What Happens When You Discover a Random Loot Drop Is Actually Worth $1,000


Between work, everyday life, and raising a 7-month-old kid, Luke Johnson only gets two nights a week to play games. Even still, he’s put more than 120 hours into PlayerUnknown’s Battlegrounds (PUBG), 2017’s Battle Royale-inspired phenomenon that’s shown little sign of slowing down. Johnson’s PUBG session last Saturday was an otherwise ordinary affair. While waiting for a friend to finish a match, he spent a few in-game points to buy a loot crate. Quickly, though, his eyes widened; this was one of the new, rare “Desperado” crates, added to the game earlier this month.

This is a companion discussion topic for the original entry at https://waypoint.vice.com/en_us/article/ev57v4/what-happens-when-you-discover-a-random-loot-drop-is-actually-worth-dollar1000


There’s something tragically comic about turning your extremely volatile PUBG cosmetic into cryptocurrency. All the sci-fi novels of the past were wrong because they all underestimated just how stupid the future was going to be. Now if you’ll pardon me, I have a cereal box to rub against my videogame.


I accidentally redeemed my bulletcash or whatever the fuck PUBG’s currency is called for one of the Invitational competition crates, not realizing they required a $5 “key” to “unlock”. I let that crate rot in my inventory for months, until December when I decided I’d just buy the stupid key and open the damn thing. I got a black skirt, a purple “rare” item. I only wear clothing that makes my character harder to see, so showing a bunch of leg wasn’t what I was looking for and just wrote it off. I ended up looking up the value of the skirt and it sold for fucking $400. I sold the skirt for $380 in Steam money, and went nuts during the winter sale. #skirtmoney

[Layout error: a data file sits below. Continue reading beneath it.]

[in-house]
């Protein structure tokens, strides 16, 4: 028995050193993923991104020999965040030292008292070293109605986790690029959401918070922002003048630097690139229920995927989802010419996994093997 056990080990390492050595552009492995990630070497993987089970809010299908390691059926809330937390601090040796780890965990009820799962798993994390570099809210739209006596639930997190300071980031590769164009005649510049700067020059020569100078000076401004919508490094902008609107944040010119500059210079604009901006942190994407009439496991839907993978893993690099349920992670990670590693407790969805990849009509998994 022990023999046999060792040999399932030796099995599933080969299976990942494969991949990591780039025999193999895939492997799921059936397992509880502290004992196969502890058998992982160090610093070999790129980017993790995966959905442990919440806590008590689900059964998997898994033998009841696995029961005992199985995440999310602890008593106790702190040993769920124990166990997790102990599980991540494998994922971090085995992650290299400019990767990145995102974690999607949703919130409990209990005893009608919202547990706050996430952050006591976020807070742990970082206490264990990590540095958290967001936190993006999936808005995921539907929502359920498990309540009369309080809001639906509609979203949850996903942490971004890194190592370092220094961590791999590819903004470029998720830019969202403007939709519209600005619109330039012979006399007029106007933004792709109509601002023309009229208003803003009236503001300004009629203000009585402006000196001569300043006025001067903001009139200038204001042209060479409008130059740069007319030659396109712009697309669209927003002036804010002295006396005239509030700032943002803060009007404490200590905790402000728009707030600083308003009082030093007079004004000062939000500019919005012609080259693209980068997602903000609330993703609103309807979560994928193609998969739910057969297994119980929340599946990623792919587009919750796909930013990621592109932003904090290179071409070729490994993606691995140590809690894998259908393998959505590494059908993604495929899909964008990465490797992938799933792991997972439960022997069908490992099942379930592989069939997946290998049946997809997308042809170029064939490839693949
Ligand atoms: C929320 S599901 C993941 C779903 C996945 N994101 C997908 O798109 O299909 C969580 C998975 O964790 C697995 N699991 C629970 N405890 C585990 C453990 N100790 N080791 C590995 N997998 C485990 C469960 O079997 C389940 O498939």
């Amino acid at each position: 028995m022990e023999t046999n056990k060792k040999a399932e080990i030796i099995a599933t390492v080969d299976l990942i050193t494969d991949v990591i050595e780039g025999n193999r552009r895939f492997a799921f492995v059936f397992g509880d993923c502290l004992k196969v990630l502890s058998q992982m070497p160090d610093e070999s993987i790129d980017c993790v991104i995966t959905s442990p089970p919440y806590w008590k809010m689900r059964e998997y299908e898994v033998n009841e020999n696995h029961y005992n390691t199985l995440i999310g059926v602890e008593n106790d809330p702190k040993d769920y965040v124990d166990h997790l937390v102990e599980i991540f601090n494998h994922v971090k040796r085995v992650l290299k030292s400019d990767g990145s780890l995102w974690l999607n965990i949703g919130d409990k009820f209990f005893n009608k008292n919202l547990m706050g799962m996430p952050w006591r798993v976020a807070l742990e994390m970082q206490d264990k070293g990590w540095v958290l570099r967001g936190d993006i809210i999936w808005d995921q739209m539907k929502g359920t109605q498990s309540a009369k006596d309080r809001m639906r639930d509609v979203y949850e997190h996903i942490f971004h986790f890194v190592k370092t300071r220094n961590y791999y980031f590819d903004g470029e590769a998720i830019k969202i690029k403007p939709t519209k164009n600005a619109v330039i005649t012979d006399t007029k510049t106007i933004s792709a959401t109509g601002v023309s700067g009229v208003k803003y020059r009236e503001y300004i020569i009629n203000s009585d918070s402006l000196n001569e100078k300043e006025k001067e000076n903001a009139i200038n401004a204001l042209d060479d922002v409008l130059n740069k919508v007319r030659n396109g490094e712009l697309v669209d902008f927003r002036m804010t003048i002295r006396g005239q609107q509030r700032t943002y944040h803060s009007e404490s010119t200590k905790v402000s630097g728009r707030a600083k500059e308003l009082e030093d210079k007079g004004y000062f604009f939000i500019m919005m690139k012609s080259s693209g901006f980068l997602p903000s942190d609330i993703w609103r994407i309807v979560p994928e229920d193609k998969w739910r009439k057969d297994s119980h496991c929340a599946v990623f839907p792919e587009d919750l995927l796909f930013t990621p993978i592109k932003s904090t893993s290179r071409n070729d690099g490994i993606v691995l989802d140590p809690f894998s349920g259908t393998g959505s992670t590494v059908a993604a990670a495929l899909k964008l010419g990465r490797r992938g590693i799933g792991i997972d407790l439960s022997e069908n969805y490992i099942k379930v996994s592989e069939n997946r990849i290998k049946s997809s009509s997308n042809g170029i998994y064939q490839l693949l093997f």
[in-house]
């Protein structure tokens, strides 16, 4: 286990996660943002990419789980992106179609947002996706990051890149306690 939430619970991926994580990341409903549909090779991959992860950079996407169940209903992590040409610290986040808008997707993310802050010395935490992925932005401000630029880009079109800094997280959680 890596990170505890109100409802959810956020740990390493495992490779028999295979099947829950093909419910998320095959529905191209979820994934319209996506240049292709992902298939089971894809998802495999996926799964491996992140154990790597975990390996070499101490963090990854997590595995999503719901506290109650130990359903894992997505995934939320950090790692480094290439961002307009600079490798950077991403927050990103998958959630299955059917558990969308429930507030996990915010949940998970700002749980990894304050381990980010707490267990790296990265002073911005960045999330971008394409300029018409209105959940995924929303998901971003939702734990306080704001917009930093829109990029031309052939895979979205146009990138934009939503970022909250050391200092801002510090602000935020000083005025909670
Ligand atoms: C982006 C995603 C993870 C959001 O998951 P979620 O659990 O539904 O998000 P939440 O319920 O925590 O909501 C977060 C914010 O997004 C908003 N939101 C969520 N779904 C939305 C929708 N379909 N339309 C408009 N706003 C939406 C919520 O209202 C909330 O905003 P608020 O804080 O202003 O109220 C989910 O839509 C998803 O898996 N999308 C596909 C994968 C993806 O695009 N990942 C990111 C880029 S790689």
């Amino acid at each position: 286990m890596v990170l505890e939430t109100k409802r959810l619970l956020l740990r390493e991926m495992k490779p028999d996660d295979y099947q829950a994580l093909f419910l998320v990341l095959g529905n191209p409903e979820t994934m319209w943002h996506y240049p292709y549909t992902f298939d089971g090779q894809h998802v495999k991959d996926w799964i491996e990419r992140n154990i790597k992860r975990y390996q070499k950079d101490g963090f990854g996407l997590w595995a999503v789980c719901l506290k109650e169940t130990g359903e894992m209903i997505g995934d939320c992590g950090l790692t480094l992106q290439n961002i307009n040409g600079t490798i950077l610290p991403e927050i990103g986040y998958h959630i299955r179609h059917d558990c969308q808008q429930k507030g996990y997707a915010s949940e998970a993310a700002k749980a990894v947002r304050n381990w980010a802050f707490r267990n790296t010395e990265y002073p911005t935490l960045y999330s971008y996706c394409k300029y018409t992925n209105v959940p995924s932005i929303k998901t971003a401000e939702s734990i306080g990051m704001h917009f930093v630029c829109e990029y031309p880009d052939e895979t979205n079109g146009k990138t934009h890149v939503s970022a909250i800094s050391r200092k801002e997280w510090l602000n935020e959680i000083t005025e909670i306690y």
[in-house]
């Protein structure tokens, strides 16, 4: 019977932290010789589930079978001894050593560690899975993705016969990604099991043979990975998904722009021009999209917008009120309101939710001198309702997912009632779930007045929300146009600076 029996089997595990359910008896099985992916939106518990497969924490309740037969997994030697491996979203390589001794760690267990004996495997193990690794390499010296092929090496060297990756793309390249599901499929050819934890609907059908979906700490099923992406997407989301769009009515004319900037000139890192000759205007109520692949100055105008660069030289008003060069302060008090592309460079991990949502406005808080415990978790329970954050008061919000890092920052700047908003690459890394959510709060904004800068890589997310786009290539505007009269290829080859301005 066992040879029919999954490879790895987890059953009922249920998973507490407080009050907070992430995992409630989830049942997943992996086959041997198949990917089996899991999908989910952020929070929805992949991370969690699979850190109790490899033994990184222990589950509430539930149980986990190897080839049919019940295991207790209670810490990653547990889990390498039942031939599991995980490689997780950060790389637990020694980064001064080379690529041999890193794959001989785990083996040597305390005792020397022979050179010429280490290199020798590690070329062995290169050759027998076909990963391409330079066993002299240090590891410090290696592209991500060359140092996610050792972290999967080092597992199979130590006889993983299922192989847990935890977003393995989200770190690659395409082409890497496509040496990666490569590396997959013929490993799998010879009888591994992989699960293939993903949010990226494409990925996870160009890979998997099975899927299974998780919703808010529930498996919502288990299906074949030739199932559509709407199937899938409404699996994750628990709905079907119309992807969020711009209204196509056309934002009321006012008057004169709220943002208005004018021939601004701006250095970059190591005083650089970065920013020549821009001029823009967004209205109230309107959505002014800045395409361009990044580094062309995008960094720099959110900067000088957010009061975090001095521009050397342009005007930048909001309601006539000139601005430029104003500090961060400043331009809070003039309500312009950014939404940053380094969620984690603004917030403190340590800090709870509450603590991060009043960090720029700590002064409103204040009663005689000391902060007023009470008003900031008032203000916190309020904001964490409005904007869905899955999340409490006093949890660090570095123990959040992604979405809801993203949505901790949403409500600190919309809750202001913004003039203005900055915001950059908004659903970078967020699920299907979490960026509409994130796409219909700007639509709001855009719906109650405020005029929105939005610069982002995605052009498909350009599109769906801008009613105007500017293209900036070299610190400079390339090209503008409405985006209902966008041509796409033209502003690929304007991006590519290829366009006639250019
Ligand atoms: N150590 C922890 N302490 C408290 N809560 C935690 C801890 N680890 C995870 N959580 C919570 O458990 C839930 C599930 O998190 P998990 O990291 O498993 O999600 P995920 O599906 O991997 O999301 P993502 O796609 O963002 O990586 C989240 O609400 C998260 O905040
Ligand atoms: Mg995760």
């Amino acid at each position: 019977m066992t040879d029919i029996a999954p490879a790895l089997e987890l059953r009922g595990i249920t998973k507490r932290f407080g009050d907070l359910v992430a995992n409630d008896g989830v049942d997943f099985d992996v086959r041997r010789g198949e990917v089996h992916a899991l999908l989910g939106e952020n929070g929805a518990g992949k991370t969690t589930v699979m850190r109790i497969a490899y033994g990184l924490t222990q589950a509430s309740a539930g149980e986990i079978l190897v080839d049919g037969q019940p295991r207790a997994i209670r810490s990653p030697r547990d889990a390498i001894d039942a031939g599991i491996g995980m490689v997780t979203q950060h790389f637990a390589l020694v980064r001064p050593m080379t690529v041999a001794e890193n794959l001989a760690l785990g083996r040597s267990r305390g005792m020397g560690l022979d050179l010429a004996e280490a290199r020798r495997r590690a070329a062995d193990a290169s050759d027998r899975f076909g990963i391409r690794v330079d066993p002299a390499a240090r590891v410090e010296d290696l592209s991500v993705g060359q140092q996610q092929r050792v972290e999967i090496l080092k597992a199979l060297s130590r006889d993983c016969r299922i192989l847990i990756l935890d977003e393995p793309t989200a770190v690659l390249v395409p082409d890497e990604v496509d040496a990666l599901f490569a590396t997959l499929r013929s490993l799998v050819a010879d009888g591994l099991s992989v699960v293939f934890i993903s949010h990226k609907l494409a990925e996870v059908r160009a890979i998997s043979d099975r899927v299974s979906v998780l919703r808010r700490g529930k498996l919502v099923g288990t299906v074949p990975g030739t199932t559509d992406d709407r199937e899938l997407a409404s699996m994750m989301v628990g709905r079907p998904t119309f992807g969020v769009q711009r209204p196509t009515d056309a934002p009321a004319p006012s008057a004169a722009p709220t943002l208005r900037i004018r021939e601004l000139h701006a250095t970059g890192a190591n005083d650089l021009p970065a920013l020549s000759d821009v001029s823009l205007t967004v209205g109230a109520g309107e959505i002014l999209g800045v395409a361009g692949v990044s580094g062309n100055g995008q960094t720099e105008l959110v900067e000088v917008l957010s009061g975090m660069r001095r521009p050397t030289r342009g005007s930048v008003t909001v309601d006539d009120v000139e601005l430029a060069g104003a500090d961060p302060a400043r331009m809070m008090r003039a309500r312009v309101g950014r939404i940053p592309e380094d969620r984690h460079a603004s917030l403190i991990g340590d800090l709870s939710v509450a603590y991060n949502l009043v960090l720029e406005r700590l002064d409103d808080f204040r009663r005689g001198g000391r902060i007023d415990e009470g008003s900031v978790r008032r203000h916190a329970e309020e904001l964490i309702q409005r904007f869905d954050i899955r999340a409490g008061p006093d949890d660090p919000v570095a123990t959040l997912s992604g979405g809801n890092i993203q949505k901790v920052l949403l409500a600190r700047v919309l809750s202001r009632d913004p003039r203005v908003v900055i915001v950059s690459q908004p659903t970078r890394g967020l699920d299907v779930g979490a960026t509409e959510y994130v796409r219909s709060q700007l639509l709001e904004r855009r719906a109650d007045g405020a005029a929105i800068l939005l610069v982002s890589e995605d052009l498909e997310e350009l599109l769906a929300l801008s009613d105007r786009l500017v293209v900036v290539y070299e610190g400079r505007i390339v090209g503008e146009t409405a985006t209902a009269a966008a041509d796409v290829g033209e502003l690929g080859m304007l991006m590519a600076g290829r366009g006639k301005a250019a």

i have a team fortress 2 hat from preordering a sam and max game that was briefly the most valuable item in the marketplace but i didn’t think to sell it until way after it was worth anything

i also had to stop wearing it in game because everybody was aaaaabsolutely insufferable in voicechat trying to get it off me


Late capitalism strikes again!


Oh my god, I think I might have that hat?


I’d flip it immediately. I’d rather a bunch of new games for the next few years.


So an ENTIRE thing that totally frames this whole thing differently:
KEYS that OPENED those crates, that you can buy for $2.50 USD from steam, were selling for roughly $10 dollars on the marketplace for the exact same length of time that those desperado crate items held such high value. The reason for this is that items from opened crates are only immediately sell-able if the key has been sitting in an inventory for at least a week, which is the same length of time it takes for the key itself to become an item you can sell.

So people who had keys sitting around from Gamescom could sell those for sooo much, and people who opened items of any rarity with those keys could sell them with the price-setting power that kind of exclusivity brings, besides the rarity of Desperado crates themselves, given it was the first week they were available.

That’s why the price dropped, most people who’d obtained one of these items in this way couldn’t flip it until then.

So now we’re on week three of Desperado/Biker crates. The Desperado crates have fallen in value consistently with each successive week, previously selling for as much as eight dollars is now closer to a dollar-fifty.

Anyway, my point isn’t that the steam marketplace is in any way predictable, it’s just that it’s really interesting how these prices are determined by a mix of systemic and human factors. The prices were wild when the desire for that new hotness coincided with legitimate scarcity.

I like reading these human-interest stories. They really highlight WP’s interest in understanding games and games culture through a humanistic lens.